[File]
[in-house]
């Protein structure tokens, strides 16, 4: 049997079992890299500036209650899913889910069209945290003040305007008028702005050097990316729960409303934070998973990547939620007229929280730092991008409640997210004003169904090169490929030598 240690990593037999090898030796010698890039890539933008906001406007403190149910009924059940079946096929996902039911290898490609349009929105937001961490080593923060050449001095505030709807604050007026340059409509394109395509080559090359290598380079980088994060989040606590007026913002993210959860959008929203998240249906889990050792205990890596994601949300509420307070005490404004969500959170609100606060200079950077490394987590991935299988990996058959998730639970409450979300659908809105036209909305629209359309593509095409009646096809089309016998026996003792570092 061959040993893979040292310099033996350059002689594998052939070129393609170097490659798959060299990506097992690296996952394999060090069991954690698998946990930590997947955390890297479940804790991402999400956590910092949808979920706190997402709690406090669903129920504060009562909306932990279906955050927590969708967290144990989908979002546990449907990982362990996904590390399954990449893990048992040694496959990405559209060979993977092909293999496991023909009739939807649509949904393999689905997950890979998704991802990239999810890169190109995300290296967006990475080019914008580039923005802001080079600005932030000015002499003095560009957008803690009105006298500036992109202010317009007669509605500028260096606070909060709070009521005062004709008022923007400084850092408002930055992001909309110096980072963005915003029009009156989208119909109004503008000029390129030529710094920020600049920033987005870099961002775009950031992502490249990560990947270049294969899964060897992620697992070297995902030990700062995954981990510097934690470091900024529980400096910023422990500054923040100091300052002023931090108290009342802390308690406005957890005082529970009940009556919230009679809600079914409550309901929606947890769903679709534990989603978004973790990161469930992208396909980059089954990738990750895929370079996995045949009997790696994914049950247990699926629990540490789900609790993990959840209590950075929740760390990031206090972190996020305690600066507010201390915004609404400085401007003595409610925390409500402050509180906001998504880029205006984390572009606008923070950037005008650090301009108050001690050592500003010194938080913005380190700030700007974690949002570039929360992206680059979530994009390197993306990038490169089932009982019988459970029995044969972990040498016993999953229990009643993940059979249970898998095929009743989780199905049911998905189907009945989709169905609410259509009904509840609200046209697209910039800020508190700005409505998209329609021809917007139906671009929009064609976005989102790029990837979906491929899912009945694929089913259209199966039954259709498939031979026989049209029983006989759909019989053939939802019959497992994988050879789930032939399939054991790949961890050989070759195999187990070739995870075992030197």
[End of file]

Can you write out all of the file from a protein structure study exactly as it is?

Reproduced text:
[in-house]
């Protein structure tokens, strides 16, 4: 049997079992890299500036209650899913889910069209945290003040305007008028702005050097990316729960409303934070998973990547939620007229929280730092991008409640997210004003169904090169490929030598 240690990593037999090898030796010698890039890539933008906001406007403190149910009924059940079946096929996902039911290898490609349009929105937001961490080593923060050449001095505030709807604050007026340059409509394109395509080559090359290598380079980088994060989040606590007026913002993210959860959008929203998240249906889990050792205990890596994601949300509420307070005490404004969500959170609100606060200079950077490394987590991935299988990996058959998730639970409450979300659908809105036209909305629209359309593509095409009646096809089309016998026996003792570092 061959040993893979040292310099033996350059002689594998052939070129393609170097490659798959060299990506097992690296996952394999060090069991954690698998946990930590997947955390890297479940804790991402999400956590910092949808979920706190997402709690406090669903129920504060009562909306932990279906955050927590969708967290144990989908979002546990449907990982362990996904590390399954990449893990048992040694496959990405559209060979993977092909293999496991023909009739939807649509949904393999689905997950890979998704991802990239999810890169190109995300290296967006990475080019914008580039923005802001080079600005932030000015002499003095560009957008803690009105006298500036992109202010317009007669509605500028260096606070909060709070009521005062004709008022923007400084850092408002930055992001909309110096980072963005915003029009009156989208119909109004503008000029390129030529710094920020600049920033987005870099961002775009950031992502490249990560990947270049294969899964060897992620697992070297995902030990700062995954981990510097934690470091900024529980400096910023422990500054923040100091300052002023931090108290009342802390308690406005957890005082529970009940009556919230009679809600079914409550309901929606947890769903679709534990989603978004973790990161469930992208396909980059089954990738990750895929370079996995045949009997790696994914049950247990699926629990540490789900609790993990959840209590950075929740760390990031206090972190996020305690600066507010201390915004609404400085401007003595409610925390409500402050509180906001998504880029205006984390572009606008923070950037005008650090301009108050001690050592500003010194938080913005380190700030700007974690949002570039929360992206680059979530994009390197993306990038490169089932009982019988459970029995044969972990040498016993999953229990009643993940059979249970898998095929009743989780199905049911998905189907009945989709169905609410259509009904509840609200046209697209910039800020508190700005409505998209329609021809917007139906671009929009064609976005989102790029990837979906491929899912009945694929089913259209199966039954259709498939031979026989049209029983006989759909019989053939939802019959497992994988050879789930032939399939054991790949961890050989070759195999187990070739995870075992030197």